His coach backs up his assertion.

"I don't [think Artest is affecting Pierce]," said Rivers. "I think he's getting good shots. He's not making some of them. Maybe Ron has something to do with that. But if we get Paul in rhythm and get him on his spots, I feel very confident that Paul will have big games for the rest of the series."

Pressed on the issue, Rivers wouldn't budge.

"[Pierce's shots are] just not going in," he said. "It happens. We just watched the film -- those shots are wide open. For Paul, he's not going to keep missing those. And so you look at his first three shots last night, if you ask Paul what shots, he'll take those three shots that didn't go in. Then he gets in foul trouble and all of that. No, I liked Paul's shots. We need him to make them, there's no doubt about that. But I really like his shots, and I think he has the ability to get shots."


The Celtics haven't been able to get their entire offense in sync in any of the three games this series, mainly due to foul trouble. Ray Allen was limited in Game 1, Kevin Garnett spent extended time on the pine in Game 2, and Pierce found himself benched by fouls in Game 3.

"It's a bit frustrating, to be honest," said Garnett. "But different series are going to call on for different guys to step up, and in a way some of the calls go sometimes, two or three guys might be in foul trouble just from a flow standpoint, it's just not there. If you look at our series, I don't think there's been a point where all three of us have had huge games. If not one of us, something is going on. There's always a dilemma with one of us. There's never been a situation where it's been multiple. But from a sense of frustration, yeah, it is. We've just got to continue to grind and continue to do things and continue it work hard."

Added Pierce: "Guys usually know when they're coming out of the game or going in the game, but when foul trouble kind of prevents that, it kind of messes with the chemistry. Sometimes that happens and guys have to be ready. Regardless, it happens throughout the course of a series and those are some of the things you have to be ready for and other guys have to be ready."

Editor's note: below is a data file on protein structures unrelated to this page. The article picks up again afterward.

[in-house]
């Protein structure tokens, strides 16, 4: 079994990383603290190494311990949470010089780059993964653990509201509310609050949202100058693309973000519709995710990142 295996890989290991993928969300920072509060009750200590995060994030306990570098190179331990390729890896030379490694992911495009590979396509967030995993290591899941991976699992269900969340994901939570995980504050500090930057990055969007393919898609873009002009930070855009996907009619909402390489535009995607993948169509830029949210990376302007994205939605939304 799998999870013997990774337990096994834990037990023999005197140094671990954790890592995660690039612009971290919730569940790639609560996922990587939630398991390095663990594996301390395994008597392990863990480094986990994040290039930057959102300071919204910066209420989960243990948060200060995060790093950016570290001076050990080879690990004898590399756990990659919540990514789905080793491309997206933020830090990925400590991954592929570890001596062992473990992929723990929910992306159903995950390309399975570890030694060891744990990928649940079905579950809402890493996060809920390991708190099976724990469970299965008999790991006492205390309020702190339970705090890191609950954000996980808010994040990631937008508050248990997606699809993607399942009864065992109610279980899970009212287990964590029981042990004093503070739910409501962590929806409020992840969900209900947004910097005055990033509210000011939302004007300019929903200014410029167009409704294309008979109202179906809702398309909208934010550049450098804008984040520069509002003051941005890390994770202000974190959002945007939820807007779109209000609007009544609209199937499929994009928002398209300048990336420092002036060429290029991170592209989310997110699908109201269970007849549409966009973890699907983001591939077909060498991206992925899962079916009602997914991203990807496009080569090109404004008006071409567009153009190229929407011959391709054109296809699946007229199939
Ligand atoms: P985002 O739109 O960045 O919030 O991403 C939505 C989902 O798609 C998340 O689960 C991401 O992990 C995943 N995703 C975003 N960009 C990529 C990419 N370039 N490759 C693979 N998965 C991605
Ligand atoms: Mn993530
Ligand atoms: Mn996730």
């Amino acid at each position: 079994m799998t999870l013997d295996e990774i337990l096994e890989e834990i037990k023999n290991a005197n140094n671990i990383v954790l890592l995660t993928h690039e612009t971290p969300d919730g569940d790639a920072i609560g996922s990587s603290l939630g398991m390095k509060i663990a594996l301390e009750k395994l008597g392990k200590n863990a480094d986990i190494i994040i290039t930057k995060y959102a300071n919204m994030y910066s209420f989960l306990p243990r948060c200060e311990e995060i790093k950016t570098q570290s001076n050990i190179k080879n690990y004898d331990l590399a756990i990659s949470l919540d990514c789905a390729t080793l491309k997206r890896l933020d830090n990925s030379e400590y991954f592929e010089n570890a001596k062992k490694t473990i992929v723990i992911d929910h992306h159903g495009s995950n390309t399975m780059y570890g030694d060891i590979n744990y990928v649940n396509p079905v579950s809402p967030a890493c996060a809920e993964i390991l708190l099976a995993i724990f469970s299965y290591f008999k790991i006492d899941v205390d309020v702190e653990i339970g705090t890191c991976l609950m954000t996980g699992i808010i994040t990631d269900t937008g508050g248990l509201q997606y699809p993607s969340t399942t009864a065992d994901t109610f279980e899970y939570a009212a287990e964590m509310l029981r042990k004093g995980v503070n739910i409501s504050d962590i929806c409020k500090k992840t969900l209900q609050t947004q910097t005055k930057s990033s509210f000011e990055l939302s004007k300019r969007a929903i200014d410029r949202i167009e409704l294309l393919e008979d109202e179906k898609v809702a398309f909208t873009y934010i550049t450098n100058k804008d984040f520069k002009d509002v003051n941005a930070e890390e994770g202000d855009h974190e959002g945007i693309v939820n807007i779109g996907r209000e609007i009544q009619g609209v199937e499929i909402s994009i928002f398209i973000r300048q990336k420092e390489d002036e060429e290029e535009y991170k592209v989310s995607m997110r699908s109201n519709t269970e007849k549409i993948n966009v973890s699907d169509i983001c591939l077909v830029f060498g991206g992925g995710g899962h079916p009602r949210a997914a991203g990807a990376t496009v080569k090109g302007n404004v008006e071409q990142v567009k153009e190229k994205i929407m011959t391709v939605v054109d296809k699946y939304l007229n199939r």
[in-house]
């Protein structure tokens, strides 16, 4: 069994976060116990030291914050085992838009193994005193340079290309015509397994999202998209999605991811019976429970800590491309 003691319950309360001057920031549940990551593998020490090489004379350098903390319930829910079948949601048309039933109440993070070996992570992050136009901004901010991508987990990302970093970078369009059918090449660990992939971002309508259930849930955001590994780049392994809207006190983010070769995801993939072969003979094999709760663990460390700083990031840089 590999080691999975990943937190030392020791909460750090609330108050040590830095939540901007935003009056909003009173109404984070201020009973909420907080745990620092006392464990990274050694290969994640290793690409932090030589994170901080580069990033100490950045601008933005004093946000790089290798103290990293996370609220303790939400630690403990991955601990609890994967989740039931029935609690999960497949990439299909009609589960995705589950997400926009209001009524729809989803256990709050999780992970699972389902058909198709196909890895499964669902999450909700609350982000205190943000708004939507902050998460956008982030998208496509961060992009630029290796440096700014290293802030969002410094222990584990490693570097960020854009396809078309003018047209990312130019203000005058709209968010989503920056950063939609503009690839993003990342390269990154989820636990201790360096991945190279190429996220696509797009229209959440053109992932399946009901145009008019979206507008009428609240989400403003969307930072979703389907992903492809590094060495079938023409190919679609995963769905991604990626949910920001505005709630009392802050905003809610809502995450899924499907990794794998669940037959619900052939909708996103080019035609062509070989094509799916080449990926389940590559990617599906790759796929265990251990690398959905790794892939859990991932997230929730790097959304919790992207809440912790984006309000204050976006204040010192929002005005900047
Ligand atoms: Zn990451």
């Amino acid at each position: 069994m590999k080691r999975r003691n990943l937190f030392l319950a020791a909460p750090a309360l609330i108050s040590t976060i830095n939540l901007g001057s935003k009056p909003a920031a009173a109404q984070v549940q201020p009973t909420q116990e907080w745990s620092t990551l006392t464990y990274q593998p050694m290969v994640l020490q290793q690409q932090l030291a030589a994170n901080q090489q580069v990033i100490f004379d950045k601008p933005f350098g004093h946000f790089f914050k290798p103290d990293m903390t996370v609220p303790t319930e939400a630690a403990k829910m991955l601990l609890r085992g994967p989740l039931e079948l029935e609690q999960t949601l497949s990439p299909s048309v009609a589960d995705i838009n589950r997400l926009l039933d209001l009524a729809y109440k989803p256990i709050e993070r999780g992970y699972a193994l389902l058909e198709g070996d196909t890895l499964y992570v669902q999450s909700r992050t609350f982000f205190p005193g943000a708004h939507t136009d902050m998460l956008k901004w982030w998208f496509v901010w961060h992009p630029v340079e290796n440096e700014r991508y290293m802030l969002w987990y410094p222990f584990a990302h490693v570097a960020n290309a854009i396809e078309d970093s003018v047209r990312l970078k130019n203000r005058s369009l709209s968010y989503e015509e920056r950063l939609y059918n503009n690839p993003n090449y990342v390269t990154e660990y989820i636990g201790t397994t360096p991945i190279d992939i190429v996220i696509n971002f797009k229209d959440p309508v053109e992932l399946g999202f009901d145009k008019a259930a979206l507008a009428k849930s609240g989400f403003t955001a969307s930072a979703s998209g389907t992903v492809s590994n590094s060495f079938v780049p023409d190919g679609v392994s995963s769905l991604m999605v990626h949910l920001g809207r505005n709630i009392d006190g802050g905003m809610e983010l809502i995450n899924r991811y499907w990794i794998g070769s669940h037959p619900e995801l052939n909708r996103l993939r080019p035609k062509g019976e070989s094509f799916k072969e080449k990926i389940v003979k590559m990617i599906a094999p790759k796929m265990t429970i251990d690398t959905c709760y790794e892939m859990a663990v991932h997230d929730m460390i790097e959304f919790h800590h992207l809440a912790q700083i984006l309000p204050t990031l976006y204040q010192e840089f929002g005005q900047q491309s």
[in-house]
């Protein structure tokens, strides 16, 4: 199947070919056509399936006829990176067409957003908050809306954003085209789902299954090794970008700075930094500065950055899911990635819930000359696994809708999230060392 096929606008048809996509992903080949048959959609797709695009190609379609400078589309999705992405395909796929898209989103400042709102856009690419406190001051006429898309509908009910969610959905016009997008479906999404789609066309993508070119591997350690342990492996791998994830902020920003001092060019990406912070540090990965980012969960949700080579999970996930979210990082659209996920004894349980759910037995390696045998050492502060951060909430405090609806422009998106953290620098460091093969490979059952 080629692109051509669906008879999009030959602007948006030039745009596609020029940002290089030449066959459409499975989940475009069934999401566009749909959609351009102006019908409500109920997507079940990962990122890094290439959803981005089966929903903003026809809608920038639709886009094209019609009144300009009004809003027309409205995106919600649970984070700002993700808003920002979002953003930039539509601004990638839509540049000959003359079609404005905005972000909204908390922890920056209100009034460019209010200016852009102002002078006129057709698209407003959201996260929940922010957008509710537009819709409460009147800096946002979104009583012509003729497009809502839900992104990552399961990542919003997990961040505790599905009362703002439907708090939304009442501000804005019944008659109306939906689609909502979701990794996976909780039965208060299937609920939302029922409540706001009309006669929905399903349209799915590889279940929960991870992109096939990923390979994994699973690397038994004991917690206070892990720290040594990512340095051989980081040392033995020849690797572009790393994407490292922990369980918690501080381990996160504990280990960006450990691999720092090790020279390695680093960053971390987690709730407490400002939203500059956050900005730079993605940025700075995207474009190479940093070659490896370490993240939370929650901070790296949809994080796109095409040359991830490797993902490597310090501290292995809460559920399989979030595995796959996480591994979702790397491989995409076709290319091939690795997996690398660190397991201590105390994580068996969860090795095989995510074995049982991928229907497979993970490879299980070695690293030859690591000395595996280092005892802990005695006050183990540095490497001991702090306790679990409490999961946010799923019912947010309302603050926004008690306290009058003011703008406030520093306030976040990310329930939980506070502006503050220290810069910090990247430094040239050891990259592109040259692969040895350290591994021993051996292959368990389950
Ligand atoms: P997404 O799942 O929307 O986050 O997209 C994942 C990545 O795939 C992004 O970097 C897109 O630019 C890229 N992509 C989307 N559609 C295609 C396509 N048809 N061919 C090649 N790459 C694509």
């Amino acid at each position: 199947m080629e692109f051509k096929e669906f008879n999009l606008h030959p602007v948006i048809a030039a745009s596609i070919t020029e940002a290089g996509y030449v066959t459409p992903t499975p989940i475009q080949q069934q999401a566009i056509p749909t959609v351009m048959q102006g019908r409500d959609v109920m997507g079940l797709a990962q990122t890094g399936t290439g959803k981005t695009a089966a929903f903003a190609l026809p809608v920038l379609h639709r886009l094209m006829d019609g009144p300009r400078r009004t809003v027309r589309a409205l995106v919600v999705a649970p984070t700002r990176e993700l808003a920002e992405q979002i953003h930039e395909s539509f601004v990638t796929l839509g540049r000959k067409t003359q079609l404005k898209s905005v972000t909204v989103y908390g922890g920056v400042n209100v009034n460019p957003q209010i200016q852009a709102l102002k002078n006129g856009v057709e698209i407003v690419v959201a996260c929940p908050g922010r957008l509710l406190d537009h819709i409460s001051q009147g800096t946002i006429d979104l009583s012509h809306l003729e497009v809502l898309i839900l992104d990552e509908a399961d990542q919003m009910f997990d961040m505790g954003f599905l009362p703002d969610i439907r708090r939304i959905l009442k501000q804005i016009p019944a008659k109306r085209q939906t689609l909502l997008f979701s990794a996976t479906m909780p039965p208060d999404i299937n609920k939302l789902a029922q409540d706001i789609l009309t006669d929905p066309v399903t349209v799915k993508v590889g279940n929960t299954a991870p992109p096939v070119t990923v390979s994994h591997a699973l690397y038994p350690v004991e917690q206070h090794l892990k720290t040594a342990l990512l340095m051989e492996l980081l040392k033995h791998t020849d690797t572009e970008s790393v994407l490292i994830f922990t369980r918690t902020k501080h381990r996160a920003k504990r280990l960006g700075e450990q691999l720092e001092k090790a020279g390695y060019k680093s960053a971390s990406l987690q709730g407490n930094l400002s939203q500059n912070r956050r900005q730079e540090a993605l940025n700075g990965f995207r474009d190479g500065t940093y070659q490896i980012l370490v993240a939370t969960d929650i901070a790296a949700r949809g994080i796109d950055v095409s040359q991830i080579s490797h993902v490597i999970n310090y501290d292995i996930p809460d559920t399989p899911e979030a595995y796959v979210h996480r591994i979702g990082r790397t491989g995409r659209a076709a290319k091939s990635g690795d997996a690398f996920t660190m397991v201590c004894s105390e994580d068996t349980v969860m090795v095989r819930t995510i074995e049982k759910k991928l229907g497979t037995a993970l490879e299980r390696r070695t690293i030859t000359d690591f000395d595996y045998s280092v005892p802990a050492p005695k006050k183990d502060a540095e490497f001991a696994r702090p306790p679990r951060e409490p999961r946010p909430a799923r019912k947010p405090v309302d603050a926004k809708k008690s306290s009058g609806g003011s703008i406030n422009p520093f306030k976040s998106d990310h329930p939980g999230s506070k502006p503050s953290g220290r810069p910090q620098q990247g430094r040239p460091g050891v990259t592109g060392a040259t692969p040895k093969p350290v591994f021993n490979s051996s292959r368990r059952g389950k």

Lakers center Andrew Bynum, who seemed to aggravate his right knee injury during the second half of Tuesday's Game 3 triumph, declared himself ready to play in Game 4, while coach Phil Jackson took a decidedly more wait-and-see approach.

"I'm doing OK, just finished treatment, got a lot of the swelling out," Bynum said after his teammates went through a morning session at TD Garden. "Going to do another one in about three hours. I'm going to be playing -- I will be playing [in Game 4]."

Jackson instead deemed him a game-time decision for Thursday's Game 4.

"We won't be able to have any kind of answer on that until [Thursday]," said Jackson. "He'll go through the process he goes through, which tries to take some of the swelling down and alleviate some of the discomfort, and then he'll have some recovery time between now and then -- 36 hours or whatever it is. So there's still an opportunity for that to happen.

"I am [optimistic]. He's been able to overcome those odds almost all the way through these playoffs, ever since [the first round against] Oklahoma [City]. So we're really optimistic that he'll be able to find a way to do that."

Asked about the pain, Bynum noted: "It's hard because it doesn't hurt the whole game. It's just when I do certain movements, like quick twist stuff. If I come down after a tip and I try to jump up again, I feel that; running and stopping. It's just something I have to deal with. It'll hurt every now and again, and then go away."


Celtics guard Tony Allen, who needed eight stitches to close a gash in his upper lip after being kicked in the face and throat as Kobe Bryant attempted a 3-pointer early in the fourth quarter Tuesday night, said he's no worse for the wear Wednesday and any stitches were hardly noticeable. Unlike the ones that are still evident on the face of Perkins after taking an elbow from Shaquille O'Neal in Game 1 of the conference semifinals last month.